PITTSTON — Selectman Tim Marks resigned Thursday, making good on an earlier indication that he would step down in response to community outrage about the Board of Selectmen’s recent decision to fire longtime Town Clerk Ann Chadwick.

Marks, who is also a state legislator, is the second board member to depart this week. Voters ousted Chairwoman Wanda Burns-Macomber in Monday’s scheduled municipal election.

The third selectman, Ted Sparrow Jr., hasn’t responded to multiple requests for comment, so it’s unknown whether he will resign before an April 24 recall election that hundreds of upset residents have forced through a citizen petition.

Sparrow was chosen unanimously as the new chairman at the board meeting Wednesday night.
Town officials hope to be able to fill the vacancy resulting from Marks’ resignation during the recall election. They’re consulting with the Maine Municipal Association to see whether it’s possible to hold both votes at the same time, according to Rose Webster, treasurer, tax collector and interim town clerk.

Marks said he regrets resigning from his municipal post, but his selectman duties were interfering with his work as a state representative.

“It’s something I had wanted to do for a long time, and regretfully, I don’t have time for both,” he said.

Marks said he wanted to save the town the time and expense of holding a recall election for his seat. Earlier this month, after hundreds of residents signed a petition calling for selectmen to be recalled, Marks said he was “not married to the job, and it’s not much fun right now.”

The selectmen decided to not reappoint Chadwick, 75, when she refused to resign at a meeting March 6. She had held the job for more than 20 years.

A memo from the three-member board stated that Chadwick’s performance hadn’t improved after two evaluations last year. The board didn’t think Chadwick merited reappointment to her job because of “errors, mistakes and continued sub-par performance,” according to the memo. Clerks perform many tasks, including managing elections, issuing marriage licenses and advertising public meetings.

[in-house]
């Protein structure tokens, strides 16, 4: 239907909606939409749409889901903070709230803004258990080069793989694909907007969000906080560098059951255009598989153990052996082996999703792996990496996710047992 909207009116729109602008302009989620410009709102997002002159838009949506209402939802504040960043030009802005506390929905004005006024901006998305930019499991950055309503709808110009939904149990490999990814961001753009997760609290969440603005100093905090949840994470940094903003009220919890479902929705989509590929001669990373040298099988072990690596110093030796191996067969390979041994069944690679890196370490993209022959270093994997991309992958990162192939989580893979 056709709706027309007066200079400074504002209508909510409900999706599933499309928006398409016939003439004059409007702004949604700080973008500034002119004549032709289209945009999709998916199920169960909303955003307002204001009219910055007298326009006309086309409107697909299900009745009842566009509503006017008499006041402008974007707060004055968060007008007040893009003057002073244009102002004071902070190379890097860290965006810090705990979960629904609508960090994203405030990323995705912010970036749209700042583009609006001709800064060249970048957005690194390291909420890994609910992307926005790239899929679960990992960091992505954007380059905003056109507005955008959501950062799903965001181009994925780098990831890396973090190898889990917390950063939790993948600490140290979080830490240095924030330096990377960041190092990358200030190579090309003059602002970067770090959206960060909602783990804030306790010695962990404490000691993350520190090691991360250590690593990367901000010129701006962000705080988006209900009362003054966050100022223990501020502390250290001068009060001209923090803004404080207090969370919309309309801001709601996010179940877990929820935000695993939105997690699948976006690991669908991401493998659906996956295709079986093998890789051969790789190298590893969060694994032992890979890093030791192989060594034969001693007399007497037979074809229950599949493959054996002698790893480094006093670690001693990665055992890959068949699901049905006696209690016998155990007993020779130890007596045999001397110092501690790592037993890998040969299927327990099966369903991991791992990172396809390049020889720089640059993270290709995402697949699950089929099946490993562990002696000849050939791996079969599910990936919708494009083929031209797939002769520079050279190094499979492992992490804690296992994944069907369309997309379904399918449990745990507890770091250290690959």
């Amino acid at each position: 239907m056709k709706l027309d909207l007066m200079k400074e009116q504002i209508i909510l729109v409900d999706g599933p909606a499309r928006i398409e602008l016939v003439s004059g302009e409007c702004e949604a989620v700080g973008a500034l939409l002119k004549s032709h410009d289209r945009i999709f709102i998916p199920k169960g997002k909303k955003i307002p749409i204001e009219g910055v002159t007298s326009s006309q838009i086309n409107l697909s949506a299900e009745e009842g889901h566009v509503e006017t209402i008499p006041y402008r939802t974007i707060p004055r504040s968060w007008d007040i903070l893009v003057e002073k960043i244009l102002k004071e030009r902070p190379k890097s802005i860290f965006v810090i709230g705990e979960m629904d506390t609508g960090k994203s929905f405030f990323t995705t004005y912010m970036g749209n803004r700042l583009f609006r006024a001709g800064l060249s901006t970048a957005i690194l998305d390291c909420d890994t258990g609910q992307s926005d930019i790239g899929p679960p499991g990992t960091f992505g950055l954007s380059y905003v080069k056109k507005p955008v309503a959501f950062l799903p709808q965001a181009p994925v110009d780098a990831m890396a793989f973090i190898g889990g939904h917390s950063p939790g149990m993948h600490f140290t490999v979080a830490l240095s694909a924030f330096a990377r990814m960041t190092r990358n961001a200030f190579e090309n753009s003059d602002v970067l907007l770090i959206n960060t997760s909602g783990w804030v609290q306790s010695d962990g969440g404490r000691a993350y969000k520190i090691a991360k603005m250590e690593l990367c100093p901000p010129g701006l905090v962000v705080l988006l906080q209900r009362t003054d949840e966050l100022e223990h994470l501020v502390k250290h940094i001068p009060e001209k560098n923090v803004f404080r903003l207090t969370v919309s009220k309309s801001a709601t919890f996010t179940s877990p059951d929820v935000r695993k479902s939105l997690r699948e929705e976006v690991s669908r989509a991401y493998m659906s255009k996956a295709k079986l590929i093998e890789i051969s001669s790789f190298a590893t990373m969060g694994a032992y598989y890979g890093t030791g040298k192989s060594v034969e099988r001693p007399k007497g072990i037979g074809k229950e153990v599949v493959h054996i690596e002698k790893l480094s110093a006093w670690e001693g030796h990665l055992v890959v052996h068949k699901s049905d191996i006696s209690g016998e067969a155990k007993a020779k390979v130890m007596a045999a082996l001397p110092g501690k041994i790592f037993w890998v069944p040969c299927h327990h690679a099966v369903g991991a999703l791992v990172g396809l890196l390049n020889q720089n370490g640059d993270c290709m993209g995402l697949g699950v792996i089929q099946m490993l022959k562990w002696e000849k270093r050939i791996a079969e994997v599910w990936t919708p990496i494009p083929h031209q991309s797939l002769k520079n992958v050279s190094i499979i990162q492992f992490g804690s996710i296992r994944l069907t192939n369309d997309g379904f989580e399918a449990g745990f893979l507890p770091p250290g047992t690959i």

Marks has said the decision to fire Chadwick “was a very well thought-out decision that happened over a period of time.” He said Chadwick’s job performance was subpar for more than a year, and she did not make improvements when given the chance.

Chadwick has said she’s still capable of doing the work, despite what the selectmen claim.

Fallout from the board’s decision was immediate. Residents submitted petitions within a week with triple the signatures needed to trigger a recall election for the selectmen.

Then residents voted to remove the equivalent of Chadwick’s salary — $31,000 — from next year’s budget at the March 16 Town Meeting. They also cut the funding for that position’s retirement match and rejected the $9,000 request to fund legal services.

Newly elected Selectwoman Jane Hubert said a special town meeting probably will be held in the coming months to address unresolved issues from the March 16 meeting, including whether to provide funding for a new town clerk and legal services.

She also said the meeting probably will revisit objections by many residents to the town lowering the discount given for taxes paid before the payment deadline from 1.5 percent to 1 percent.

Marks said he doesn’t understand why the residents decided to cut funding from the town’s budget next year, considering the threat of reduced funding to municipalities from the state.

“They’re making it more difficult for themselves,” he said. “They need to appropriate that money, because who knows what the state is going to give them?”